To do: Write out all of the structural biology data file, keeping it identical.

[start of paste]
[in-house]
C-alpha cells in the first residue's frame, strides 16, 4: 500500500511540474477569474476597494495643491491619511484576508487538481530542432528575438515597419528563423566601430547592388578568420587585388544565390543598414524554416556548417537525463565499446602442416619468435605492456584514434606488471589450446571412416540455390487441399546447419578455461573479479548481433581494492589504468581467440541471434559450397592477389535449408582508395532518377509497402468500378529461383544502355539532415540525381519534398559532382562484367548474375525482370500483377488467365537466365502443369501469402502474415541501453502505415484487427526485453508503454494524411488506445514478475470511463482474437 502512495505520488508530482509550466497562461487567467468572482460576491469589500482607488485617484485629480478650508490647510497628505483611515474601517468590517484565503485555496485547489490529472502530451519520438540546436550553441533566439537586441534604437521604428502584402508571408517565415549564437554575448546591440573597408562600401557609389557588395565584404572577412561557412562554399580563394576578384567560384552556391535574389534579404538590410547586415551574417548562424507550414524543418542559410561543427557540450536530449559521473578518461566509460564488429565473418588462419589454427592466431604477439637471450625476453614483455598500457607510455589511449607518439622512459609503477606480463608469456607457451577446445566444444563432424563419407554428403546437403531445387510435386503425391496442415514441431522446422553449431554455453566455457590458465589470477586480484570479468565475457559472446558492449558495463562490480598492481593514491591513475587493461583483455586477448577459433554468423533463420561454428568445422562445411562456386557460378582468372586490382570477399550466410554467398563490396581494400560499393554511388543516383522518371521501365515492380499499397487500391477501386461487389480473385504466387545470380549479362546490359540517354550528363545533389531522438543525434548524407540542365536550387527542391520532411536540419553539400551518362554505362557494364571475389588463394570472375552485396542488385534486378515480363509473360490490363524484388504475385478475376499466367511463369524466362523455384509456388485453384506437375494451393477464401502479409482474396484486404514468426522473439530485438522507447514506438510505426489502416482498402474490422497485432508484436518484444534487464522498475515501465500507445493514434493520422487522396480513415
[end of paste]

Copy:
[in-house]
C-alpha cells in the first residue's frame, strides 16, 4: 500500500511540474477569474476597494495643491491619511484576508487538481530542432528575438515597419528563423566601430547592388578568420587585388544565390543598414524554416556548417537525463565499446602442416619468435605492456584514434606488471589450446571412416540455390487441399546447419578455461573479479548481433581494492589504468581467440541471434559450397592477389535449408582508395532518377509497402468500378529461383544502355539532415540525381519534398559532382562484367548474375525482370500483377488467365537466365502443369501469402502474415541501453502505415484487427526485453508503454494524411488506445514478475470511463482474437 502512495505520488508530482509550466497562461487567467468572482460576491469589500482607488485617484485629480478650508490647510497628505483611515474601517468590517484565503485555496485547489490529472502530451519520438540546436550553441533566439537586441534604437521604428502584402508571408517565415549564437554575448546591440573597408562600401557609389557588395565584404572577412561557412562554399580563394576578384567560384552556391535574389534579404538590410547586415551574417548562424507550414524543418542559410561543427557540450536530449559521473578518461566509460564488429565473418588462419589454427592466431604477439637471450625476453614483455598500457607510455589511449607518439622512459609503477606480463608469456607457451577446445566444444563432424563419407554428403546437403531445387510435386503425391496442415514441431522446422553449431554455453566455457590458465589470477586480484570479468565475457559472446558492449558495463562490480598492481593514491591513475587493461583483455586477448577459433554468423533463420561454428568445422562445411562456386557460378582468372586490382570477399550466410554467398563490396581494400560499393554511388543516383522518371521501365515492380499499397487500391477501386461487389480473385504466387545470380549479362546490359540517354550528363545533389531522438543525434548524407540542365536550387527542391520532411536540419553539400551518362554505362557494364571475389588463394570472375552485396542488385534486378515480363509473360490490363524484388504475385478475376499466367511463369524466362523455384509456388485453384506437375494451393477464401502479409482474396484486404514468426522473439530485438522507447514506438510505426489502416482498402474490422497485432508484436518484444534487464522498475515501465500507445493514434493520422487522396480513415